[14:39:58] Our vote today does not in any way diminish the United States' steadfast and unparalleled commitment to the security of the only democracy in the Middle East. We would not have let this pass had it not also addressed counterproductive actions by the Palestinians. We have to recognize that Israel faces very serious threats in a very tough neighborhood. Israelis are rightfully concerned about making sure there is not a new terrorist haven next door.
President Obama and this administration have shown an unprecedented commitment to Israel's security because that is what we believe in. Our commitment to that security has never wavered and it never will. Even with a financial crisis and budget deficits we repeatedly increase funding to support Israel's military and in September the Obama administration signed a Memorandum of Understanding to provide $38 billion in security assistance to Israel over the next 10 years. The largest single pledge of military assistance --
BROOKE BALDWIN, CNN ANCHOR: We've been listening to the U.S. Ambassador to the U.N., Samantha Power, outline why the U.S. was the only U.N. Security Council member to abstain, even though this resolution has passed, which would deem it illegal for the Israeli government to continue these settlements in disputed territories. So, U.S. being the one abstention.
Elise Labott is with me, and Oren Libermann in in Jerusalem, and CNN's global affairs analyst, Aaron David Miller, is also here, walking through the ramifications of this.
Elise, to you, the U.S. abstention, was that a surprise?
ELISE LABOTT, CNN GLOBAL AFFAIRS CORRESPONDENT: It wasn't a surprise, Brooke, because we had known for the last day or that the Obama administration was planning to do this. Yesterday that vote was supposed to take place in the afternoon and we understand President Obama was prepared to let it pass by exercising an abstention or just voting for it in favor of it. So, what happened, you saw this diplomatic flurry yesterday. You had President-elect Trump come out putting a statement for the U.S. to veto, there was a diplomatic flurry between Prime Minister Netanyahu and the Egyptian President Sisi, whose country offered that resolution then there was a call between Trump and President Sisi. There was a whole diplomatic scramble to stop this from going ahead.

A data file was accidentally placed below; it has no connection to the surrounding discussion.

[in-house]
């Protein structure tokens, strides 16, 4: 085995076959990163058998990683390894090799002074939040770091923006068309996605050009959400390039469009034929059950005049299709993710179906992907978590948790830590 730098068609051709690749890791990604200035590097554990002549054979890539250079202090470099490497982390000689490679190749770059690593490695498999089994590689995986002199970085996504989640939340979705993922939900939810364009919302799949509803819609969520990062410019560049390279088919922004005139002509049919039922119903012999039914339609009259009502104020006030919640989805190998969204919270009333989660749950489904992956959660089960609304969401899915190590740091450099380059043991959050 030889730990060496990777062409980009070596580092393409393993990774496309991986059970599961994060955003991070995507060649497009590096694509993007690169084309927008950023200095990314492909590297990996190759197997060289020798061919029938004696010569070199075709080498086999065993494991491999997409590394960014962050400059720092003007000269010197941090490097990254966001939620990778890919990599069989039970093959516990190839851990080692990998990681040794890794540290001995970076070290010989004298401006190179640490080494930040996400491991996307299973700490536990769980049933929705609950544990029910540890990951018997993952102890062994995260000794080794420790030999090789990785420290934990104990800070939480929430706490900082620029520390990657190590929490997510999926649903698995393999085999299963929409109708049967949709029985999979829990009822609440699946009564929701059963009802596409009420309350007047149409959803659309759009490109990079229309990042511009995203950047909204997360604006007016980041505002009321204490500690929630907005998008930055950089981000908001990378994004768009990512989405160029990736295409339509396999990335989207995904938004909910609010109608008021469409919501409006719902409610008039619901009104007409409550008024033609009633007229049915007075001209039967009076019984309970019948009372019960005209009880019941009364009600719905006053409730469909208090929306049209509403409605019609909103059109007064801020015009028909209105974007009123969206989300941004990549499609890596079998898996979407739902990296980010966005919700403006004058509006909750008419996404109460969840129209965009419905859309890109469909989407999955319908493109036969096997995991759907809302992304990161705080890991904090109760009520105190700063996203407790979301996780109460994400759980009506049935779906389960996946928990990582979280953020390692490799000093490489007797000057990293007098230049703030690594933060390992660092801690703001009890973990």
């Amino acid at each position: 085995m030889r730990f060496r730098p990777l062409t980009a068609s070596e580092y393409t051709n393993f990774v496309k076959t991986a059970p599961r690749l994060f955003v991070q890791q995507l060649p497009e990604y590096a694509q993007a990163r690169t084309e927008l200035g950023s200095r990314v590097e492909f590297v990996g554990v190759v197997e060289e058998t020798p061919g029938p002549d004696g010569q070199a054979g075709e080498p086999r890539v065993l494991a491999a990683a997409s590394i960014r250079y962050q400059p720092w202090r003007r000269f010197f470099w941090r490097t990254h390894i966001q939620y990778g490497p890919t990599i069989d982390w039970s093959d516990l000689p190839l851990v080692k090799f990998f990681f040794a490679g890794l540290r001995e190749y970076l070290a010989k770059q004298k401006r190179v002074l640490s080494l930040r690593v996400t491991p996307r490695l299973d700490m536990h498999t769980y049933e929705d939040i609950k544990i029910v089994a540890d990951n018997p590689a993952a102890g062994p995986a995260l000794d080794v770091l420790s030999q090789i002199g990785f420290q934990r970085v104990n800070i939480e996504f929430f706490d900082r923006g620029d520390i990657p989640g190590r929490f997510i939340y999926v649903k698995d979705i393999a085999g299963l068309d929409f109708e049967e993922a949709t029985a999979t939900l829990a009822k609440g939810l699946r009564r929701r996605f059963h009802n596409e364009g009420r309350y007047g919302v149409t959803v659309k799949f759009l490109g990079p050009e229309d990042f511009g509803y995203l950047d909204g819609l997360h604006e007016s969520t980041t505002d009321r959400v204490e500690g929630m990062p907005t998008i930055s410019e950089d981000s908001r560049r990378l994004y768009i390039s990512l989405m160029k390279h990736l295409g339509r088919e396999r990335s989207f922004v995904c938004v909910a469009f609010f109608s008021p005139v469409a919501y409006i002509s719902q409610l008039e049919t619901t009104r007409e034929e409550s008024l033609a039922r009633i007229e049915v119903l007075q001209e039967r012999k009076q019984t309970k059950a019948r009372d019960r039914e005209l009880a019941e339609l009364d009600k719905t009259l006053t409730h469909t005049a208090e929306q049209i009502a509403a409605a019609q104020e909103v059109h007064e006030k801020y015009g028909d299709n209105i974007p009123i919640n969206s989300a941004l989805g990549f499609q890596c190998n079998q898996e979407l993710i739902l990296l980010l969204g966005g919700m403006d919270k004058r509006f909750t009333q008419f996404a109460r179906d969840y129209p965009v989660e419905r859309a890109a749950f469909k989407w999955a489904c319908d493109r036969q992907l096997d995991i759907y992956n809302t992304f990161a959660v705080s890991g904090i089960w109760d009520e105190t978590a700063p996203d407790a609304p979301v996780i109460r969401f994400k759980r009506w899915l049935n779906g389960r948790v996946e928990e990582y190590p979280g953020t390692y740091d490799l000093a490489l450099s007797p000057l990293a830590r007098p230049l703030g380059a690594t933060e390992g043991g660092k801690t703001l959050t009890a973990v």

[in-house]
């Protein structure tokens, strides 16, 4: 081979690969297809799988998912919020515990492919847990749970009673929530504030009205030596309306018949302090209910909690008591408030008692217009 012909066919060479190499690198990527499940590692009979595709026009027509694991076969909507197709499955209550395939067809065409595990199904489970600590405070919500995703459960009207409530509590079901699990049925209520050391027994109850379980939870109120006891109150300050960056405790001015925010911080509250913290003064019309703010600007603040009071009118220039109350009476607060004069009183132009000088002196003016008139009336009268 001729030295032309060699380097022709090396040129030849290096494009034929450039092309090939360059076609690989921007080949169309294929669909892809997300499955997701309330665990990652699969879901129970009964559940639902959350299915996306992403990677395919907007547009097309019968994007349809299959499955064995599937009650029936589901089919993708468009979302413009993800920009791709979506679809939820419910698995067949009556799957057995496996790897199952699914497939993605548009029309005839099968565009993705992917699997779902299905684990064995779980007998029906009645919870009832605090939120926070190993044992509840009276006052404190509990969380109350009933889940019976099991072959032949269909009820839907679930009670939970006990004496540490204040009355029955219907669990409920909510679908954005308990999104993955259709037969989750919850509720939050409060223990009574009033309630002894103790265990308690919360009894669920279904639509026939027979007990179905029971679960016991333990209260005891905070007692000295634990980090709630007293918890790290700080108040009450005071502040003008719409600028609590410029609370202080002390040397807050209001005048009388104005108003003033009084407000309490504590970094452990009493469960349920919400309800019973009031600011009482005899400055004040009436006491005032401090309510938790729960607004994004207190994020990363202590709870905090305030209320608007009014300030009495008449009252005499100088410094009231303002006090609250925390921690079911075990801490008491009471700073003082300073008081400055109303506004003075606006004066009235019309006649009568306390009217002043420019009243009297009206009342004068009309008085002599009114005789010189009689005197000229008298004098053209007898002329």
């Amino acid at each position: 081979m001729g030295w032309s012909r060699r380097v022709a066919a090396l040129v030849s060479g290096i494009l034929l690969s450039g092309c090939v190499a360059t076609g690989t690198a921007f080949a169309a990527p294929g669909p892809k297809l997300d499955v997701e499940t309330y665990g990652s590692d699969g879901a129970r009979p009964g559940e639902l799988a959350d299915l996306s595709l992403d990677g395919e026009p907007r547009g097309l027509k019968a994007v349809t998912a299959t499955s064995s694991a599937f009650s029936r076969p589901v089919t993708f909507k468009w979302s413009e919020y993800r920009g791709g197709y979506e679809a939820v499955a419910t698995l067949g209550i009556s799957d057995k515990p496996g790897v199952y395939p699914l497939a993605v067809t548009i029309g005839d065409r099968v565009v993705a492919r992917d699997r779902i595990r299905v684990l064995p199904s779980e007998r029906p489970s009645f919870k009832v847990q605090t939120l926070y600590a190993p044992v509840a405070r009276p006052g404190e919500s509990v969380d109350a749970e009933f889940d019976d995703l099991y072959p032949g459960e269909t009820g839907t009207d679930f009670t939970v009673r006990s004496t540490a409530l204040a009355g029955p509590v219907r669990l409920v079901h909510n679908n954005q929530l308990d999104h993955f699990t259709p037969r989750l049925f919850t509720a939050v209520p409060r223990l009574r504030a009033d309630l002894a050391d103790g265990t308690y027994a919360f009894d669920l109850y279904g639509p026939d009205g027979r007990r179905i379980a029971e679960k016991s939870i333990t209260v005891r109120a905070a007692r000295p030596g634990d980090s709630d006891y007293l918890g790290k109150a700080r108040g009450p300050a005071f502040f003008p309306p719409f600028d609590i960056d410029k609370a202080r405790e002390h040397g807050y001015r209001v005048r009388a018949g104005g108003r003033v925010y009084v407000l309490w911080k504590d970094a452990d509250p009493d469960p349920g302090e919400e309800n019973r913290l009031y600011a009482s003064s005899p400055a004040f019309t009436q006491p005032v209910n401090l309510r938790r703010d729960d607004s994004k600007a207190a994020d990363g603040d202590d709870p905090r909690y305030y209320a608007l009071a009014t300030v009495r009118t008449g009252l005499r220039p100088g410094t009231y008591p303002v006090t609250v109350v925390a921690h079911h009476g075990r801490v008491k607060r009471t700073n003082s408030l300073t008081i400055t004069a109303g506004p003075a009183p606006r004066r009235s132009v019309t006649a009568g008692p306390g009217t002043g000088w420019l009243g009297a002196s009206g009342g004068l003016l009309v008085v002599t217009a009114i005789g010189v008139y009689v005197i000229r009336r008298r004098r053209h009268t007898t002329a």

Now, what happened was Egypt took the resolution off the table and other countries that were interested in putting it through -- New Zealand, Malaysia, Senegal, Venezuela -- they went forward. They re- presented it and that gave it an opportunity to pass.
I have to say, even though we knew they were planning on doing it, this is not only in defiance and snubbing what the Israelis said that they are hoping the U.S. would continue its long-standing protection at the U.N., this is in defiance of Obama's own party. You saw the Senate minority leader, Chuck Schumer come out with a strong statement urging the U.S. to veto. So, I think it's a significant move, which the Israelis feel undermines anything that President-elect Trump would do when he came in. That it would tie his hands a little bit if he were to try to negotiate Middle East peace, something he said he would want to do. But from the U.S. point of view the settlement issue has dogged the
U.S. in its efforts for peace. They call it an obstacle for peace over the last eight years and of course you can't neglect that this is a parting shot by President Obama to Prime Minister Netanyahu with whom he had a rocky relationship at best over the last eight years.
BALDWIN: Yep, yep.
Oren Liebermann, have you heard anything from the prime minister? Any reaction to this?
OREN LIEBERMANN, CNN INTERNATIONAL CORRESONDENT: Not from the prime minister yet and that may be because it's the Sabbath and there may not be a response until after. But we've gotten a response from the Israeli ambassador to the U.N. He says, "Neither the Security Council nor UNESCO can sever the ties between the people of Israel and the land of Israel. It was to be expected that Israel's greatest ally would react in the value we share and that they would have vetoed this resolution. I have no doubt the new U.S. administration and the incoming U.N. secretary general will usher in a new era in terms of the U.N.'s relationship with Israel."
That, too, seems to be a bit of a parting shot at the president. The ambassador saying, "That the Israeli administration is looking forward to work with President-elect Trump who said he would move the embassy from Tel Aviv to Jerusalem, recognize Jerusalem as the capital of Israel. That is something the Israeli government and Netanyahu's administration was happy to hear."